A tire mount for any Jeep
Normally when we say “Universal,” the terms “joint” or “Jeep” come right after it, but not this time. With so many years, makes, and models of Jeep, there aren’t really any universal parts. And after years of playing Jeep, we get more sure each year that nothing is really “bolt-on” either. But if you’ve got a 2-inch receiver on your Jeep, not only is the Hitch Gate from Wilco Products a bolt-on, but it is about as close to “Universal” as we are ever going to get.
When we built this Comanche, we left the spare under the bed, which is fine up to a smallish 33-inch tire. But we knew that we were going to end up on 35s, and maybe even 37s, at some point. We have done the through-the-bed floor mounts, but in a shortbed MJ that means having to remove the tire just about every time you want to haul stuff. Rather than go back down that road, we used some 2-inch hitch stock, and some parts from M.O.R.E. to build a through-the bed adjustable tire carrier. It didn’t work out so well for us. In the past three years, it’s ripped the weld from the bedside three times, and due to sheetmetal flex, has dented the side of the truck as well. Not only that, but whenever we wanted to use our truck bed tent, we had to pull the spare out.
We had been eyeing the Tire Gate (a tire carrier that replaces the tailgate) for a while, but the company doesn’t make one for Comanches. Then the company introduced the Hitch Gate universal 2-inch hitch carrier lines, but we had already cut and welded our solution together.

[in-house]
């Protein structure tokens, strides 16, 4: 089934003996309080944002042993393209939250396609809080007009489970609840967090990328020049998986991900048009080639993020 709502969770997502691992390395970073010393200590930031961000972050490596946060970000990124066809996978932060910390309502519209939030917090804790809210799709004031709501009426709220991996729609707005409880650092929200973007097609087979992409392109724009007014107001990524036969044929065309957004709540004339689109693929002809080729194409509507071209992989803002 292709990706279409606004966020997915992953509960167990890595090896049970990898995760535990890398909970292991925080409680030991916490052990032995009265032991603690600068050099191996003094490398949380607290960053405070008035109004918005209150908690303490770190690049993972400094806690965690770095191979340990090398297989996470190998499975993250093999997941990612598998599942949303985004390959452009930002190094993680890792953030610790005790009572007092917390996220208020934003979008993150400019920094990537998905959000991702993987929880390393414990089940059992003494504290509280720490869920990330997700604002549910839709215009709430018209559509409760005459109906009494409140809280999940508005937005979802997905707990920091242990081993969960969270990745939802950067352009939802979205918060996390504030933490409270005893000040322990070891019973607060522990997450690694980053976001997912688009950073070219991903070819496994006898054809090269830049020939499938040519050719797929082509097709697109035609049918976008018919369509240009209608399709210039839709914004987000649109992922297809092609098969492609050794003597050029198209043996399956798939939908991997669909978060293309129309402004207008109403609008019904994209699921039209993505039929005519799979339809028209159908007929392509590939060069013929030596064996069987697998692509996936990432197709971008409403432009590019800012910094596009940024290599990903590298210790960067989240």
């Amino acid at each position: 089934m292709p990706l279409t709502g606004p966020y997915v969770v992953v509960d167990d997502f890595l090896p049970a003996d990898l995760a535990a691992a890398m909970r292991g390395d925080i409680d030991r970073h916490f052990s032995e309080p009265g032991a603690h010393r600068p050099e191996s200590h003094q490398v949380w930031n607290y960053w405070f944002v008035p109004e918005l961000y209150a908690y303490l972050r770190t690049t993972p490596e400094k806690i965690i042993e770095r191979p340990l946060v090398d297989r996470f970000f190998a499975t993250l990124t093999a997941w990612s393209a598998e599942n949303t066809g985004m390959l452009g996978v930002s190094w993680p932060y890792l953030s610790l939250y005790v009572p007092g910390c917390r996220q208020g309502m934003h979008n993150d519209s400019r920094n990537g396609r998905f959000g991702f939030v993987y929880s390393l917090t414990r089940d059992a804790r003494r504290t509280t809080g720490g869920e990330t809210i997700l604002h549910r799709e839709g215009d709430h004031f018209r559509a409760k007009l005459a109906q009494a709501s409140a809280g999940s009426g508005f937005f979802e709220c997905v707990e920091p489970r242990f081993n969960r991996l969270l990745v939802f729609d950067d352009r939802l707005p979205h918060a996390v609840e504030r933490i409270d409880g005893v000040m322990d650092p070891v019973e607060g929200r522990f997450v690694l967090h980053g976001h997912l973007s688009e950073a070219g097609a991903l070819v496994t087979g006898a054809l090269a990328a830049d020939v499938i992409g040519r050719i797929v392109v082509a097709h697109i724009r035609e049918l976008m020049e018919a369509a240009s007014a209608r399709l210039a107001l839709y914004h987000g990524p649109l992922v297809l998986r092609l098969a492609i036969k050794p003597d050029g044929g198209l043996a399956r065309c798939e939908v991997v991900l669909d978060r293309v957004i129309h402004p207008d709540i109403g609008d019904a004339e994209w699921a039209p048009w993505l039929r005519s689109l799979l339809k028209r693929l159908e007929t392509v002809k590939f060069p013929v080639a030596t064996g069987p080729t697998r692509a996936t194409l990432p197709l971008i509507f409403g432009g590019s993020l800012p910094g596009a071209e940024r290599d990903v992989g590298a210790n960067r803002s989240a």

Once we decided to abandon our broken, not-so-fab solution, we contacted the company. We had some concerns. We were worried that the tire carrier might rattle, and in a Unitbody Jeep, that sound would transmit into the cab. We’ve seen a few tire carriers where the swing arm sheared off at the pivot, thanks in part to the wonderful hobby-horse ride on our freeways. We were also concerned about being able to keep the tow rating of the Jeep. Finally, the MJ already has a big butt and we hit our factory-installed trailer hitch coming off of all kinds of obstacles, so departure angle was important to us. We asked all those questions and more, and the company assured us at every corner as any company would do. We were still kind of skeptical until they told us, “Look, if it does any of the things we just told you it wouldn’t, write about it, tell the truth, and we won’t hold it against you.”
It isn’t that often a company is willing to say that to magazine guys, especially ones that are really good at breaking stuff—so naturally we agreed. There are two lines of Hitch Gates to choose from, and we went with the HG Adventure series. It is rated for up to a 37.5x13.50 inch tire, and we liked the easy strap-retention setup. To that we added a license plate mount to keep us legal and a jerrycan holder, because our 19-gallon gas tank feeding a 4.7L stroker means that off-road our range can be as bad as only 100 miles. So how did it work? After six months of use and abuse, we are happy to tell you.
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Living With It
There is no rattling even after six months, and while the tire does move a little bit while on the freeway and washboard roads, it is less than many other tire carriers we’ve used. Stainless steel and gold-zinc coated bolts coupled with thick semi-gloss black powdercoating means that this carrier should have no problem surviving even the Rust Belt. The jerrycan mount is easily removable, so on-road or for wheeling trips with fuel nearby, we leave it off and at home. We would have rather had a cam-action latch for ease of opening and closing, but that would have probably allowed more vibration.